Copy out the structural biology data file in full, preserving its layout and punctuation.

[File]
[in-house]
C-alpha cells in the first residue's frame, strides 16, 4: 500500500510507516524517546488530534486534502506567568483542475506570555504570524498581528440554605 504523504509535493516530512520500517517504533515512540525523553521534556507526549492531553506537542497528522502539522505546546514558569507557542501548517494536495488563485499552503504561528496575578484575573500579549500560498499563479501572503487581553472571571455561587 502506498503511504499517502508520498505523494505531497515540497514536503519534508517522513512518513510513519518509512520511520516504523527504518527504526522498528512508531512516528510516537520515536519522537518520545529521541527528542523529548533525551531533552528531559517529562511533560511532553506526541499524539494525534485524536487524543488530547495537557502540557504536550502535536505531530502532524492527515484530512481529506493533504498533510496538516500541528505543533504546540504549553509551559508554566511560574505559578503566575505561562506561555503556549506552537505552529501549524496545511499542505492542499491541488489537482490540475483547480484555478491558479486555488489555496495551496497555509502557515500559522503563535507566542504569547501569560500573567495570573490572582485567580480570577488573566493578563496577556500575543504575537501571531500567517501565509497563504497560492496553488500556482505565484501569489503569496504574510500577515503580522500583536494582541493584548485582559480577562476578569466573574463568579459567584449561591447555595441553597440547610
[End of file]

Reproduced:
[in-house]
C-alpha cells in the first residue's frame, strides 16, 4: 500500500510507516524517546488530534486534502506567568483542475506570555504570524498581528440554605 504523504509535493516530512520500517517504533515512540525523553521534556507526549492531553506537542497528522502539522505546546514558569507557542501548517494536495488563485499552503504561528496575578484575573500579549500560498499563479501572503487581553472571571455561587 502506498503511504499517502508520498505523494505531497515540497514536503519534508517522513512518513510513519518509512520511520516504523527504518527504526522498528512508531512516528510516537520515536519522537518520545529521541527528542523529548533525551531533552528531559517529562511533560511532553506526541499524539494525534485524536487524543488530547495537557502540557504536550502535536505531530502532524492527515484530512481529506493533504498533510496538516500541528505543533504546540504549553509551559508554566511560574505559578503566575505561562506561555503556549506552537505552529501549524496545511499542505492542499491541488489537482490540475483547480484555478491558479486555488489555496495551496497555509502557515500559522503563535507566542504569547501569560500573567495570573490572582485567580480570577488573566493578563496577556500575543504575537501571531500567517501565509497563504497560492496553488500556482505565484501569489503569496504574510500577515503580522500583536494582541493584548485582559480577562476578569466573574463568579459567584449561591447555595441553597440547610